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Paver Installation

Interlocking Paving Stones come in hundreds of a variety of shapes, sizes, colors and textures. This versatile material allows for much more creativity and flexibility when designing your hardscape. While poured concrete allows for a standardized look and is very common, it often goes unnoticed. Concrete pavers on the other hand, can modify your outdoor living space to be something unique and eye catching. Both poured concrete and custom pavers are big investments in your property, but because pavers can create an artful feature, they can increase the elegance of your home, and in many cases the property value as well.

Using pavers means underground maintenance doesn't have to destroy your yard. Because of the specialized way that pavers are installed, it is convenient and simple to re-move pavers when underground pipes, roots or other issues beneath them need to be fixed. The work can be done and the pavers re-installed to look as if nothing happened. This creates less of an impact and is virtually unnoticeable when it is done. (Unlike with poured concrete which needs to be drilled and then re-patched often causing unsightly blemishes.)

In order to lay the base foundation for the pavers, we follow the process below:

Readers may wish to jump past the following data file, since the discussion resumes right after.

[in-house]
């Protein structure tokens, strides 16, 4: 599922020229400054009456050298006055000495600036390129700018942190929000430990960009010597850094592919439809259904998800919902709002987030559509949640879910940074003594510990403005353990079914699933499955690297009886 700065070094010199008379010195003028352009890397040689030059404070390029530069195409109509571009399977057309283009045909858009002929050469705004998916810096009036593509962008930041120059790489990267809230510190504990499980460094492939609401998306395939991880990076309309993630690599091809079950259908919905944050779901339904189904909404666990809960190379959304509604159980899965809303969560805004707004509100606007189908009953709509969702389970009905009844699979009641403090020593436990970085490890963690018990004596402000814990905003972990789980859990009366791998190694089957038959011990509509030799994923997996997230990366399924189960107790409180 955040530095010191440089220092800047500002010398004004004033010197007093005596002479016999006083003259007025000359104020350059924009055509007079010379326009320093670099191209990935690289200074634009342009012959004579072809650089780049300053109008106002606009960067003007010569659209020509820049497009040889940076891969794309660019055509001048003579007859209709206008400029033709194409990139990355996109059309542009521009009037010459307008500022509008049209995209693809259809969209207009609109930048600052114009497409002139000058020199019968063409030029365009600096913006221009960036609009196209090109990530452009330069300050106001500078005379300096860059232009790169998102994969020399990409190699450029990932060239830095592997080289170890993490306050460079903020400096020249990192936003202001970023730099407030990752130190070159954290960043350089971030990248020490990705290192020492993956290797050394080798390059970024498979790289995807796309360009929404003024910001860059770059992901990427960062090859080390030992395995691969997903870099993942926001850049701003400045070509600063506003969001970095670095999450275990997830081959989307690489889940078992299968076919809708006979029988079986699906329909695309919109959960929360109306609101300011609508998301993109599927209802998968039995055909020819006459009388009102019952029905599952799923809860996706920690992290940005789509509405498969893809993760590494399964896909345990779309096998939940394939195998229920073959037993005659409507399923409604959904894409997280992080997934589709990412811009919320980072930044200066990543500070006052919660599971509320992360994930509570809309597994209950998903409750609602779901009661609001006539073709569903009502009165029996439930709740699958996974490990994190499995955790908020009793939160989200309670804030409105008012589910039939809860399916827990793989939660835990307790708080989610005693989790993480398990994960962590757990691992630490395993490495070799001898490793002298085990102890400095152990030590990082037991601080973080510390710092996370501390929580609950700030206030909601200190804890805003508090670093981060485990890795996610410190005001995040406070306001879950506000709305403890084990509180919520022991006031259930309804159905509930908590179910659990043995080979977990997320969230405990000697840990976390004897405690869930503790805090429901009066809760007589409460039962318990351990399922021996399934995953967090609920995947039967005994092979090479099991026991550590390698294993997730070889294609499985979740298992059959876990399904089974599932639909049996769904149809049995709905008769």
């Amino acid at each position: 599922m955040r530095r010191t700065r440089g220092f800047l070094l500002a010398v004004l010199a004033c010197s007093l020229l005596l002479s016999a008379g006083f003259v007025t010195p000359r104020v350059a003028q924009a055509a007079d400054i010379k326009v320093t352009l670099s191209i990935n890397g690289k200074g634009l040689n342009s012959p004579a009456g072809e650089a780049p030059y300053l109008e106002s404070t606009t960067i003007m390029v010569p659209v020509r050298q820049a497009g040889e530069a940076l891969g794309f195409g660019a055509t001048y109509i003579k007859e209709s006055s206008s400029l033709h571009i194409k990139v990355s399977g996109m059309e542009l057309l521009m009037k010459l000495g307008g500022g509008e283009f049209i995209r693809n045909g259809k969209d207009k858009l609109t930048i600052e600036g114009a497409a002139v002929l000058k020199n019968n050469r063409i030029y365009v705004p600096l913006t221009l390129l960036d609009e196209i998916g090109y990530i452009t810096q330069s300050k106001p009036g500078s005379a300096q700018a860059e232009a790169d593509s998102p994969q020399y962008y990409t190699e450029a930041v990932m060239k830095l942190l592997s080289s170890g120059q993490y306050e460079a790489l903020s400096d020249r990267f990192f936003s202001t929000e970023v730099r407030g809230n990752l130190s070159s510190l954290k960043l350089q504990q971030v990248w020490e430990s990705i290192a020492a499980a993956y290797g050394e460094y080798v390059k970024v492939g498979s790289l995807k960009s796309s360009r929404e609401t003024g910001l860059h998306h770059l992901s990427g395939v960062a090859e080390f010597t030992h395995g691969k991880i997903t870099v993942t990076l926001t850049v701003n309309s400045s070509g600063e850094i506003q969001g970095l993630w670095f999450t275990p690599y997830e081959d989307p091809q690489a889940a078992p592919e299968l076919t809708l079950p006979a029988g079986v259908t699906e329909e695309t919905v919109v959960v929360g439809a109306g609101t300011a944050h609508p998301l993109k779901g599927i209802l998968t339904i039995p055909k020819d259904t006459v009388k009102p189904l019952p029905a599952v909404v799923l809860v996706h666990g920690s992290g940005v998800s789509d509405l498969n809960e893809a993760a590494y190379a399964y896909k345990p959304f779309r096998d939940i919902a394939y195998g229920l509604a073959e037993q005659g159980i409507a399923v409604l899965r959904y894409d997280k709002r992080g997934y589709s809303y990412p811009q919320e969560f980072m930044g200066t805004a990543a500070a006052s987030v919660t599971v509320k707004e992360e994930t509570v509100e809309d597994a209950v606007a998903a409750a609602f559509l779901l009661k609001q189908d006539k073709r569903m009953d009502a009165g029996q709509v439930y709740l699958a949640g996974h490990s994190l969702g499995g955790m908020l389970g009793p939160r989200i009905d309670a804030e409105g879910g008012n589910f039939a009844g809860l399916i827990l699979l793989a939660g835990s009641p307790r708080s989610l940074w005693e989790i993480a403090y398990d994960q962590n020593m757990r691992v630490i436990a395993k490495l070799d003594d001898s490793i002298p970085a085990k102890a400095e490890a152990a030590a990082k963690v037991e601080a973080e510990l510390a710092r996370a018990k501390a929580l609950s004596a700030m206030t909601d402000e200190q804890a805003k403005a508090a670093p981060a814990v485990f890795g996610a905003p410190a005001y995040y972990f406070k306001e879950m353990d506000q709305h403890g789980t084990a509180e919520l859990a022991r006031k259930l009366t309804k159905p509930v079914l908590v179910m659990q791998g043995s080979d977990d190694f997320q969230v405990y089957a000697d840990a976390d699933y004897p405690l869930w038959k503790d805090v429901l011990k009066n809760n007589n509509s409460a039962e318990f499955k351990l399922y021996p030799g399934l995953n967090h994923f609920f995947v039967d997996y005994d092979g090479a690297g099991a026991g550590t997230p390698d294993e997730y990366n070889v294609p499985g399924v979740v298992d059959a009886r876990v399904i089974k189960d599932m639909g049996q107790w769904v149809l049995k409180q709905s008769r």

1. Excavation: Removal of 9.5 inches of the existing surface area
  2. Installation of geomat on top of native soil to prevent weed and plant growth
  3. Installation of 4 to 6 inches of base rock
  4. Pour ½ to 1 whole inch of bed sand
  5. 2 ½ inches for the pavers itself

The pavers will be set and look great.

Sometimes, issues occur beneath the pavers that need to be addressed. If the area underneath the pavers happen to grow roots, incur water leaks or undergo earth movement, the issues are very easy to fix by following these simple steps:

  1. Remove only the pavers above and around the area of the issue and save them to the side
  2. Take the bed sand out
  3. Take the base rock out
  4. Make the repair (Cut the roots, replace leaking pipe, etc.)
  5. Put the base rock back
  6. Put the sand back
  7. Re-install the paver

Your hardscape will look as good as new, with no sign of the destruction underneath. In this same scenario, with a concrete or asphalt hardscape, not only can the initial damage cause a crack, but your repair will leave a large blemish and/or the entire area will have to be re-done to achieve the same seamless results.

A hardscape fashioned from decorative pavers is not only aesthetically pleasing, but practical too!

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